Saildrone worked with the ECOGIG consortium to locate natural oil seeps in the Gulf of Mexico and then adaptively sample inside and outside the seep areas.
The objective was to understand the impact of natural seepage versus that of abrupt large hydrocarbon inputs on deepwater ecosystems. This effort is part of understanding long-term effects and mechanisms of ecosystem recovery from the Deepwater Horizon accident.
One Saildrone Unmanned Surface Vehicle (USV), SD 125, deployed out of Cocodrie, LA through a dense oil platform field to a seep 200 nautical miles (NM) offshore. After successfully locating the seep, confirmed by an overflight, SD 125 surveyed the area for three weeks and then sailed back to its base after 1 month and approximately 1500 NM of autonomous deployment.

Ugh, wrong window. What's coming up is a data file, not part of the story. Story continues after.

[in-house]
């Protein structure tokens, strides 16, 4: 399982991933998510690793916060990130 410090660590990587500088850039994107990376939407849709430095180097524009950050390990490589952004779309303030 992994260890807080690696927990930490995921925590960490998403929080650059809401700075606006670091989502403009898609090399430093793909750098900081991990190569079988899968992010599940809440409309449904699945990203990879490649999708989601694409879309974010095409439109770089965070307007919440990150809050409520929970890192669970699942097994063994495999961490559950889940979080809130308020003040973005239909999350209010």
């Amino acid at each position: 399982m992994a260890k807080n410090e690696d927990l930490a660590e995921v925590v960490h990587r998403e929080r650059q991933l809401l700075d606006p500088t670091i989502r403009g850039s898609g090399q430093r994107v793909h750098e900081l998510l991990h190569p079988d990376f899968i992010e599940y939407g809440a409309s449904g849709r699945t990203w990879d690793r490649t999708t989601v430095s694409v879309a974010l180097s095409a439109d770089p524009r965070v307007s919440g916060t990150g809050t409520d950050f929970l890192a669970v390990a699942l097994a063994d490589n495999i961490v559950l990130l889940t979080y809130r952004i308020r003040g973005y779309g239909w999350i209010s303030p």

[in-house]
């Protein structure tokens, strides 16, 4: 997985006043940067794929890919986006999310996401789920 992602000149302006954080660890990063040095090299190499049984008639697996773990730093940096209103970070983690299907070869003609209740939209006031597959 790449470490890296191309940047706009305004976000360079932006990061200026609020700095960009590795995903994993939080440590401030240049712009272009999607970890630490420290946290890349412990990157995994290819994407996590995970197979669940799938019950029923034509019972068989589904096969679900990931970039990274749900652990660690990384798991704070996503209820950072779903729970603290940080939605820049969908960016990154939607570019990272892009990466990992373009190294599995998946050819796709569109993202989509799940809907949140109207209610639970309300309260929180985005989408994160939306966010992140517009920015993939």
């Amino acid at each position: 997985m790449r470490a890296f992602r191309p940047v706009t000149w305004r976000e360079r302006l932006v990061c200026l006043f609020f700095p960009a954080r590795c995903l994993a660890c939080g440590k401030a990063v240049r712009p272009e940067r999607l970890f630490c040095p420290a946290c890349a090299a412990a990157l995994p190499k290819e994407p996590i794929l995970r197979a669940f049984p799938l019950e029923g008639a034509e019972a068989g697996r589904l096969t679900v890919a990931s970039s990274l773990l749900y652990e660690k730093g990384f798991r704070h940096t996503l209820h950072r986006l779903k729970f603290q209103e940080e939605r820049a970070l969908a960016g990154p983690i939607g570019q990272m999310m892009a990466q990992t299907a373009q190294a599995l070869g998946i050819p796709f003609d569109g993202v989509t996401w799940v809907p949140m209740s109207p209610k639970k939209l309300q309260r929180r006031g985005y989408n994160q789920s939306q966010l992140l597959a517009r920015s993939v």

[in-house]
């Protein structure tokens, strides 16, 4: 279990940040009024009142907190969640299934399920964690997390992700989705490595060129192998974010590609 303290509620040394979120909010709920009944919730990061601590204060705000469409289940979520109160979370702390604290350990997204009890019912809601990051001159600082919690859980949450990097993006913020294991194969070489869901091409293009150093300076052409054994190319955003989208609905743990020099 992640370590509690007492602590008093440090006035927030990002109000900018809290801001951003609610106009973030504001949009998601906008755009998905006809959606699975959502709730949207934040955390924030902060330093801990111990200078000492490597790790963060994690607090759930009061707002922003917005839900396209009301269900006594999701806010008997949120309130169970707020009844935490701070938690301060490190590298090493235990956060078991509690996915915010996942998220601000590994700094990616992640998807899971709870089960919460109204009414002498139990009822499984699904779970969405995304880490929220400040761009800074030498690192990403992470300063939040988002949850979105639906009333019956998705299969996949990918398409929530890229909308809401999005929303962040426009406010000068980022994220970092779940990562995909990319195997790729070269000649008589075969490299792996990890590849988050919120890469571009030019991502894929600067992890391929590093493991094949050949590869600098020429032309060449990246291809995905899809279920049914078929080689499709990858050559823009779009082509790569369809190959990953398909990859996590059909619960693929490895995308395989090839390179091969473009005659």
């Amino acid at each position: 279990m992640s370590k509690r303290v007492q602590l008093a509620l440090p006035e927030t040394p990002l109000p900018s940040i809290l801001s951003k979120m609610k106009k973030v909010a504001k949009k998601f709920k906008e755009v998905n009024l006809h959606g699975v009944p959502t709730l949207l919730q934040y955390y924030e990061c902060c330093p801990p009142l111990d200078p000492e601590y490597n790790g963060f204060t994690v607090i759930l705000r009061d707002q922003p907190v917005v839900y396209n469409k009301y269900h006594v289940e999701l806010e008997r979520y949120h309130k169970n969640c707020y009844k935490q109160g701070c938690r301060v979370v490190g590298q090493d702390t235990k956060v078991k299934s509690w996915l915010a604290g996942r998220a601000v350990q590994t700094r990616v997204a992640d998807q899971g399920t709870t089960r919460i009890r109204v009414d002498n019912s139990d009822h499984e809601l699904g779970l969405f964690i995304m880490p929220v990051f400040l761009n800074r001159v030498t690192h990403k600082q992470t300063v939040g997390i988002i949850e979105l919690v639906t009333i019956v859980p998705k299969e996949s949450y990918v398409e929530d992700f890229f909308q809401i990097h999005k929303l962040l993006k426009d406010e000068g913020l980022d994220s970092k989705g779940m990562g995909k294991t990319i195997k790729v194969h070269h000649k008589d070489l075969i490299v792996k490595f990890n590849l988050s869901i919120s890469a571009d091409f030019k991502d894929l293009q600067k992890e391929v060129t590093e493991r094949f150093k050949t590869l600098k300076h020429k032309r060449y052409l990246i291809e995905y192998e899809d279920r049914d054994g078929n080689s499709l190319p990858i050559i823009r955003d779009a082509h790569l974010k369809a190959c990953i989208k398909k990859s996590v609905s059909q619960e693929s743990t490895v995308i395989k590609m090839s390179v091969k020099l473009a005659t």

The Gulf of Mexico is an incredibly congested area with thousands of oil platforms and many more supply ships tending these platforms. This was one of many missions completed by Saildrone USVs in the Gulf of Mexico, demonstrating safe and precise piloting in one of the most challenging environments.
ECOGIG RESEARCHERS OBSERVE AND DETECT OIL SLICKS IN THE GULF OF MEXICO USING SAILDRONESCIENCE PUBLICATION >
Track of SD 125 during the 2015 Gulf of Mexico mission with ECOGIG.
Saildrone 125 being deployed from Cocodrie LA, carrying the Remote Optical Watcher (ROW) device from LDI, that detects oil by using it's natural fluorescence.
Saildrone USV navigating through heavily congested waters in the Gulf of Mexico.